© u.s. Battery manufacturing

Fleet managers hate hearing when one of their golf cars is dead on the fairway. Even though you’ve been consistent in charging the entire fleet every night, there’s always the occasional battery pack that shows it’s fully charged but never seems to last long.

Effectively predicting the runtime of a golf car’s battery pack starts with understanding the factors that affect its capacity. Manufacturers of deep-cycle lead-acid batteries usually list a battery’s capacity as runtime in minutes and amp-hour capacity. Both of these should give you a good estimate as to the amount of time in which a battery can deliver power under a specified load. While these ratings provide a good baseline for battery performance, there are other factors that can cause low runtimes that must be taken into account.

Time to Reach Full Capacity

It is important to know that new deep-cycle batteries do not perform to their rated runtimes immediately. New batteries often take anywhere from 25 to 125 cycles before reaching their full capacity. This is due to the active material on the battery plates not being fully converted until the battery has undergone multiple charge and discharge cycles. New batteries often perform at roughly 75 percent of their rated capacity, so expect performance to increase as the batteries are used.

Discharge Load

The discharge load of your car is also critical in determining the runtime of your batteries. Most golf cars have 48-volt motors that are supplied energy by 48-volt battery packs. In this configuration, the motor draws roughly 56 amps from the battery pack on average. For 36-volt cars, the motor draws roughly 75 amps on average. This is why most golf car batteries have 56A and 75A ratings listed on the label. When selecting a battery type for your fleet, pay attention to these ratings as they are the most relevant to golf car applications. When testing batteries, use the discharge load applicable to your system and compare the actual runtime to the ratings published on the battery.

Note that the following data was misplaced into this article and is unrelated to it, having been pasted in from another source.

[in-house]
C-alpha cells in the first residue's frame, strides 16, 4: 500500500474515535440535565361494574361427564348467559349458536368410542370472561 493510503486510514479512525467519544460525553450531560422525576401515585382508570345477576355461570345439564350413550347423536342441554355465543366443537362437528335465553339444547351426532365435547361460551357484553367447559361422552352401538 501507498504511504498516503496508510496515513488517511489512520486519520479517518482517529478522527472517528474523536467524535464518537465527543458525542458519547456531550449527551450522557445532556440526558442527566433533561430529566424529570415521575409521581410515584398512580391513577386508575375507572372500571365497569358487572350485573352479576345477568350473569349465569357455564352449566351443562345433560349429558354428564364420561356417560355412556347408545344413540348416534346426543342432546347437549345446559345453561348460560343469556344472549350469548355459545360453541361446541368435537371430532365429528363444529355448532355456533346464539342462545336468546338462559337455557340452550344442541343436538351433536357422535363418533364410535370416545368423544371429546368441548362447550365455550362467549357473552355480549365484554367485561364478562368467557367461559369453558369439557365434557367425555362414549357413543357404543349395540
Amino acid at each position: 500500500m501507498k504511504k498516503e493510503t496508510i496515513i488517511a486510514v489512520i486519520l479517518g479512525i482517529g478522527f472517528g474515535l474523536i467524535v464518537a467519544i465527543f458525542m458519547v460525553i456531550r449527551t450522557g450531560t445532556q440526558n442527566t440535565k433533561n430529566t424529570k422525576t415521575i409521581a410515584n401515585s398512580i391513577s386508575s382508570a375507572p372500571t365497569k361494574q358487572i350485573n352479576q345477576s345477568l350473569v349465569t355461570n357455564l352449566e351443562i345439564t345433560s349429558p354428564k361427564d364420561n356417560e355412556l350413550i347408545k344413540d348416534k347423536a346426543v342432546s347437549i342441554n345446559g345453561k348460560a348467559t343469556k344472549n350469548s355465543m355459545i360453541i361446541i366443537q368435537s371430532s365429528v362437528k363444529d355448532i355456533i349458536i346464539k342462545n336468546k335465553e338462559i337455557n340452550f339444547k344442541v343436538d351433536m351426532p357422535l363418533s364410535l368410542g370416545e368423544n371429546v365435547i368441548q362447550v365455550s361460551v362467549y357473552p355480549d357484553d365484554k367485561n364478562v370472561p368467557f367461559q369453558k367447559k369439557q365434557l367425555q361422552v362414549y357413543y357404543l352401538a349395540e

Don’t expect batteries to be operating at full capacity immediately. New batteries often perform at roughly 75 percent of their rated capacity.
© u.s. Battery manufacturing

Deep-cycle battery performance is also affected by temperature. For every 20 degrees below 80 degrees, the battery loses 10 to 12 percent of its available capacity. Warmer temperatures above 80 have the opposite effect and increase battery performance, but at the cost of shortening battery life. In addition to battery performance, temperature can affect the charging performance of your fleet. Low temperatures can cause undercharging while high temperatures can cause overcharge conditions.

Knowing these tips and combining them with regular maintenance can dramatically increase the overall life span of the batteries and save your course money in the end. For more information on battery maintenance, capacity, and runtime ratings, visit www.usbattery.com.

Fred Wehmeyer is senior vice president, engineering and Zachary Cox, is a product and process engineer at U.S. Battery Manufacturing